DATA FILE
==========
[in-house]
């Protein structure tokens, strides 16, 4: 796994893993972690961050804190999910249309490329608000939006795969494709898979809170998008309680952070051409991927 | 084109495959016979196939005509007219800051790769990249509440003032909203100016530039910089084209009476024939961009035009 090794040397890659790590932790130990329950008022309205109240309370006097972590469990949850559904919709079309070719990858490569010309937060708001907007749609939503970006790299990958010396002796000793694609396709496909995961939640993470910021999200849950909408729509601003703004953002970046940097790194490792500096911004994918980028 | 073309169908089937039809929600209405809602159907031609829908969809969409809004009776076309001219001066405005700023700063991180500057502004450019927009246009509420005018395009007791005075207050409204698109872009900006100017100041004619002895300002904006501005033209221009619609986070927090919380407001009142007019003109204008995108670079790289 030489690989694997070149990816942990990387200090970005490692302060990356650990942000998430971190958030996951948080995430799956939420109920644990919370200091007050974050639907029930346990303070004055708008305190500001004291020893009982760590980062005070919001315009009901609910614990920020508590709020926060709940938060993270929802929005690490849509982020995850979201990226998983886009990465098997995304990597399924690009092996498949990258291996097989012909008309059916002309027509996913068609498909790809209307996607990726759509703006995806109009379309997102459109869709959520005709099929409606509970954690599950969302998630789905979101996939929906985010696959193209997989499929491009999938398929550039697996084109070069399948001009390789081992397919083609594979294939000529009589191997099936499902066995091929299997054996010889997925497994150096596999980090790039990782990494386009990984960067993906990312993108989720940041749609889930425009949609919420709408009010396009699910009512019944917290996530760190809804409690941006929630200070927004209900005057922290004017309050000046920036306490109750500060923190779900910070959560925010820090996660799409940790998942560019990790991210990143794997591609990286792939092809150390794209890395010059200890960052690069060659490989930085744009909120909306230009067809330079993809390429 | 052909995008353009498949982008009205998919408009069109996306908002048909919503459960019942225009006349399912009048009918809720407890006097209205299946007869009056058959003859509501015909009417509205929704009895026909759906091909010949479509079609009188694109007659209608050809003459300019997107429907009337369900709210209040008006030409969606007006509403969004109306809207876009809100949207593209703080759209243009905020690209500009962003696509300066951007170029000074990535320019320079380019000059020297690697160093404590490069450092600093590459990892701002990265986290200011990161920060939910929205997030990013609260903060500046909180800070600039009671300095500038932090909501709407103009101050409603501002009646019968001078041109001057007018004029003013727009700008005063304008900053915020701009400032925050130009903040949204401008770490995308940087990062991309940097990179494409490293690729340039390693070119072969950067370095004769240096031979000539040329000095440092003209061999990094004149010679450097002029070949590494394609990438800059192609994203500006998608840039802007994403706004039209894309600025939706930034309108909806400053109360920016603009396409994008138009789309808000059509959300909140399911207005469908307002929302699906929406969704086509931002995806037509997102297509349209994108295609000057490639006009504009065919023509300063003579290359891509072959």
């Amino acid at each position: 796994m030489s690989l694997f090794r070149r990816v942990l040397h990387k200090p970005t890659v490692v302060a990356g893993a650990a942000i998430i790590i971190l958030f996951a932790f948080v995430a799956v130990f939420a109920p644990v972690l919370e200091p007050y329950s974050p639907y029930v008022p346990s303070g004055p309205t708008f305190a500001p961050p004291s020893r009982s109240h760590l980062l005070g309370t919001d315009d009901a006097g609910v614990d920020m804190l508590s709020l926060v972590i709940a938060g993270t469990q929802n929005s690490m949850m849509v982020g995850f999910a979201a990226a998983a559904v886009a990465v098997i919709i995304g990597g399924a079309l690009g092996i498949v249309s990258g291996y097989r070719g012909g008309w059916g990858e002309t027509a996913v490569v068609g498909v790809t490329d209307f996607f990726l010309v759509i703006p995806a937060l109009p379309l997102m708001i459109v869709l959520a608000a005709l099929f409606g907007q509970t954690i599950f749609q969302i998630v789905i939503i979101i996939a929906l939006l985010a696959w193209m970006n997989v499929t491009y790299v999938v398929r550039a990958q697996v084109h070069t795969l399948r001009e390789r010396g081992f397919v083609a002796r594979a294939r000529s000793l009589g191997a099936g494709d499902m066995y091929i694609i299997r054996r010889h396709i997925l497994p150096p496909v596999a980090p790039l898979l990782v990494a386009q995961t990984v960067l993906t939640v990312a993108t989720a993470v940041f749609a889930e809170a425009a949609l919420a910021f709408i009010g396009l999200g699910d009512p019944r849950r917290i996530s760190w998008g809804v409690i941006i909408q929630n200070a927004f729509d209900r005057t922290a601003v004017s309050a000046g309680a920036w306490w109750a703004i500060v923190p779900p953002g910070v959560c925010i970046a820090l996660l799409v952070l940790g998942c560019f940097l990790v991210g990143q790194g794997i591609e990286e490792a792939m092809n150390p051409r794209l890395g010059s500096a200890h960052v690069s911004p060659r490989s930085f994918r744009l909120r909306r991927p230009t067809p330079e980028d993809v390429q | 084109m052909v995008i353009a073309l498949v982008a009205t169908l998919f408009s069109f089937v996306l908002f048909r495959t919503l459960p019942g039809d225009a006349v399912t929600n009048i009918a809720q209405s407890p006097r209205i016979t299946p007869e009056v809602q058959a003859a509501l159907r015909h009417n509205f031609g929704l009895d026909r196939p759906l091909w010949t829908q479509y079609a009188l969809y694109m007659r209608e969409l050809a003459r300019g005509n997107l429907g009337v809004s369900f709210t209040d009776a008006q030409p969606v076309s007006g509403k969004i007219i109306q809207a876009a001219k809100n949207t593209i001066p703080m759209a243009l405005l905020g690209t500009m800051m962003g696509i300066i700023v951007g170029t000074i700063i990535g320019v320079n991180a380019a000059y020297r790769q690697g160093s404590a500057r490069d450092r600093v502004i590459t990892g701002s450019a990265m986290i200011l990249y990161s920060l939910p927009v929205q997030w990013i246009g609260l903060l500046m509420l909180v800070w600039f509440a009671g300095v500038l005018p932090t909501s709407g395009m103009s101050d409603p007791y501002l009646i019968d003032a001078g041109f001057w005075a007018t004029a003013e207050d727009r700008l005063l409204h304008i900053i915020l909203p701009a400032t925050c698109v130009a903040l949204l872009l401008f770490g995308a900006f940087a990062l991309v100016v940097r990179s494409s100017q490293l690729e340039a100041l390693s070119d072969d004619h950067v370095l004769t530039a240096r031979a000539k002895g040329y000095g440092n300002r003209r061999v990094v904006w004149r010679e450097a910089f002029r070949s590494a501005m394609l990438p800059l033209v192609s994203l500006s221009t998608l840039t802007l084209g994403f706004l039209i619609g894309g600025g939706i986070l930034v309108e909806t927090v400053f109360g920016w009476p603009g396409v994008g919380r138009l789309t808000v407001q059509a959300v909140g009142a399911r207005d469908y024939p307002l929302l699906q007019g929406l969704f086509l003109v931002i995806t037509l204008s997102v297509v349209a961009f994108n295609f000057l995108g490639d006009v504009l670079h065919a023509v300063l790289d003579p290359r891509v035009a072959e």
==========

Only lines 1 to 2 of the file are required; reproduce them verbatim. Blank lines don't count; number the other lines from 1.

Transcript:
[in-house]
């Protein structure tokens, strides 16, 4: 796994893993972690961050804190999910249309490329608000939006795969494709898979809170998008309680952070051409991927 | 084109495959016979196939005509007219800051790769990249509440003032909203100016530039910089084209009476024939961009035009 090794040397890659790590932790130990329950008022309205109240309370006097972590469990949850559904919709079309070719990858490569010309937060708001907007749609939503970006790299990958010396002796000793694609396709496909995961939640993470910021999200849950909408729509601003703004953002970046940097790194490792500096911004994918980028 | 073309169908089937039809929600209405809602159907031609829908969809969409809004009776076309001219001066405005700023700063991180500057502004450019927009246009509420005018395009007791005075207050409204698109872009900006100017100041004619002895300002904006501005033209221009619609986070927090919380407001009142007019003109204008995108670079790289 030489690989694997070149990816942990990387200090970005490692302060990356650990942000998430971190958030996951948080995430799956939420109920644990919370200091007050974050639907029930346990303070004055708008305190500001004291020893009982760590980062005070919001315009009901609910614990920020508590709020926060709940938060993270929802929005690490849509982020995850979201990226998983886009990465098997995304990597399924690009092996498949990258291996097989012909008309059916002309027509996913068609498909790809209307996607990726759509703006995806109009379309997102459109869709959520005709099929409606509970954690599950969302998630789905979101996939929906985010696959193209997989499929491009999938398929550039697996084109070069399948001009390789081992397919083609594979294939000529009589191997099936499902066995091929299997054996010889997925497994150096596999980090790039990782990494386009990984960067993906990312993108989720940041749609889930425009949609919420709408009010396009699910009512019944917290996530760190809804409690941006929630200070927004209900005057922290004017309050000046920036306490109750500060923190779900910070959560925010820090996660799409940790998942560019990790991210990143794997591609990286792939092809150390794209890395010059200890960052690069060659490989930085744009909120909306230009067809330079993809390429 | 052909995008353009498949982008009205998919408009069109996306908002048909919503459960019942225009006349399912009048009918809720407890006097209205299946007869009056058959003859509501015909009417509205929704009895026909759906091909010949479509079609009188694109007659209608050809003459300019997107429907009337369900709210209040008006030409969606007006509403969004109306809207876009809100949207593209703080759209243009905020690209500009962003696509300066951007170029000074990535320019320079380019000059020297690697160093404590490069450092600093590459990892701002990265986290200011990161920060939910929205997030990013609260903060500046909180800070600039009671300095500038932090909501709407103009101050409603501002009646019968001078041109001057007018004029003013727009700008005063304008900053915020701009400032925050130009903040949204401008770490995308940087990062991309940097990179494409490293690729340039390693070119072969950067370095004769240096031979000539040329000095440092003209061999990094004149010679450097002029070949590494394609990438800059192609994203500006998608840039802007994403706004039209894309600025939706930034309108909806400053109360920016603009396409994008138009789309808000059509959300909140399911207005469908307002929302699906929406969704086509931002995806037509997102297509349209994108295609000057490639006009504009065919023509300063003579290359891509072959």